by Catesby Leigh
The century-old equestrian statue of Robert E. Lee in Charlottesville, Virginia, has been broken up, and, more likely than not, melted down into bronze ingots by now. But nobody involved in this officially sanctioned act of iconoclasm is saying whether that’s the case. Four weeks after the filing of a petition for injunction intended to prevent the statue’s destruction, the Charlottesville circuit court hasn’t even scheduled a hearing. Charlottesville’s woke excuse for a newspaper of record, the Daily Progress, has been notably incurious about the statue’s current whereabouts or condition.
The Lee equestrian was mainly the work of Henry Merwin Shrady, the sculptor who created the Grant Memorial at the foot of Capitol Hill in Washington. In a way, it was conceived as a peace monument. It showed the Confederate commander in dress uniform, hat at his side, back ramrod straight and with a facial expression of sober resolve. Traveler, his mount, walked with head bowed. Lee had surrendered but retained his dignity in defeat. The expression of resolve reflected a determination that the war be over.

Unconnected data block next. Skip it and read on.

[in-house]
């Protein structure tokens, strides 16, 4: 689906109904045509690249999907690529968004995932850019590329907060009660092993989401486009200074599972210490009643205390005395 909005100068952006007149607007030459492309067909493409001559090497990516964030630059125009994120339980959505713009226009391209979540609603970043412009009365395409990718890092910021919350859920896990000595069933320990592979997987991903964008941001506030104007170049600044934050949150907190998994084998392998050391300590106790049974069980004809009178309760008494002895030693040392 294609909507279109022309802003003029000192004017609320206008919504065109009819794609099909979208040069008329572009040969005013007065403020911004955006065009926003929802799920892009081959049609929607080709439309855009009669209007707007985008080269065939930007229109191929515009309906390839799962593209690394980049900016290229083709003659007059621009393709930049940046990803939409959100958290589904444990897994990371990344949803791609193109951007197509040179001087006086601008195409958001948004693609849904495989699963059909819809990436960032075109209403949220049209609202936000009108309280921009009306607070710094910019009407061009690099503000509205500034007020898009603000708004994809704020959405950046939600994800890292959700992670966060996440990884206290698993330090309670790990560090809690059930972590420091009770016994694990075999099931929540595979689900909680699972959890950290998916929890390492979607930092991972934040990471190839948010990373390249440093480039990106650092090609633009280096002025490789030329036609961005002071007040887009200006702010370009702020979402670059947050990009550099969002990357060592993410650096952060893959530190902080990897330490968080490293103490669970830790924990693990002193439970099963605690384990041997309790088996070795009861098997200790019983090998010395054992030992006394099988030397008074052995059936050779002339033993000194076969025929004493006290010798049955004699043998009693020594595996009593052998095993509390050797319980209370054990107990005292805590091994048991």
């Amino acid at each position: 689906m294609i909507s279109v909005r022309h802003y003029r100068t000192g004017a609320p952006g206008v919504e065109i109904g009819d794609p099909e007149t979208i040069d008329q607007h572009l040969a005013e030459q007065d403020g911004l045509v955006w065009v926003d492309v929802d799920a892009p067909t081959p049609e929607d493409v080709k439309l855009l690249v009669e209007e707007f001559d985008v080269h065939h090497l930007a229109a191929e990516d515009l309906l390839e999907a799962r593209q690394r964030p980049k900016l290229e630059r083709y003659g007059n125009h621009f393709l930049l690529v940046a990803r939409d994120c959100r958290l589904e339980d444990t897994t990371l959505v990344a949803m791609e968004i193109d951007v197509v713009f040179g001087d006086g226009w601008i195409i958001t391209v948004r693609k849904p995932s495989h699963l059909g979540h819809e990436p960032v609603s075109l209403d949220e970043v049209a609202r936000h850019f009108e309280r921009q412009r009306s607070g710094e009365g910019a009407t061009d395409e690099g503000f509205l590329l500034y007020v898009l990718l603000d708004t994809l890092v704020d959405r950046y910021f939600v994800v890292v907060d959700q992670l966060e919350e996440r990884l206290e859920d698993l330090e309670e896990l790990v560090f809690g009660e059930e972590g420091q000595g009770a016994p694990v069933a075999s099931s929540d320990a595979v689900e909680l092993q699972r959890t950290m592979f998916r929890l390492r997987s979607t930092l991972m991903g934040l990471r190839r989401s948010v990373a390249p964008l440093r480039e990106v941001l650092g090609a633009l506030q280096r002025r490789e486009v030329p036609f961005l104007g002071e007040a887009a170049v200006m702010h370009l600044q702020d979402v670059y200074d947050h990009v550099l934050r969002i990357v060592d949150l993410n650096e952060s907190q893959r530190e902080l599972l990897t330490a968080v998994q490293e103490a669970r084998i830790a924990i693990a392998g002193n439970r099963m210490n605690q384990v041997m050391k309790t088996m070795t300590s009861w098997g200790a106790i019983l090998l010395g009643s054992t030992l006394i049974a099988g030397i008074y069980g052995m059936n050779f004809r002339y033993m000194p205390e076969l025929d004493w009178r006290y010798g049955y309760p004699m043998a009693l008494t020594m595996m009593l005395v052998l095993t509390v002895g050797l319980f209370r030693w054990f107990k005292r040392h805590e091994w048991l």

After midnight on December 7, 2021, Charlottesville’s city council hastily—and possibly illegally—approved a resolution to donate the bronze statue, which had been removed from a downtown park in July, to a local African-American heritage center. The center proposed to melt the bronze down so that it could be recast in a “community”-inspired memorial celebrating wokedom’s new world of elevated racial consciousness. Continue reading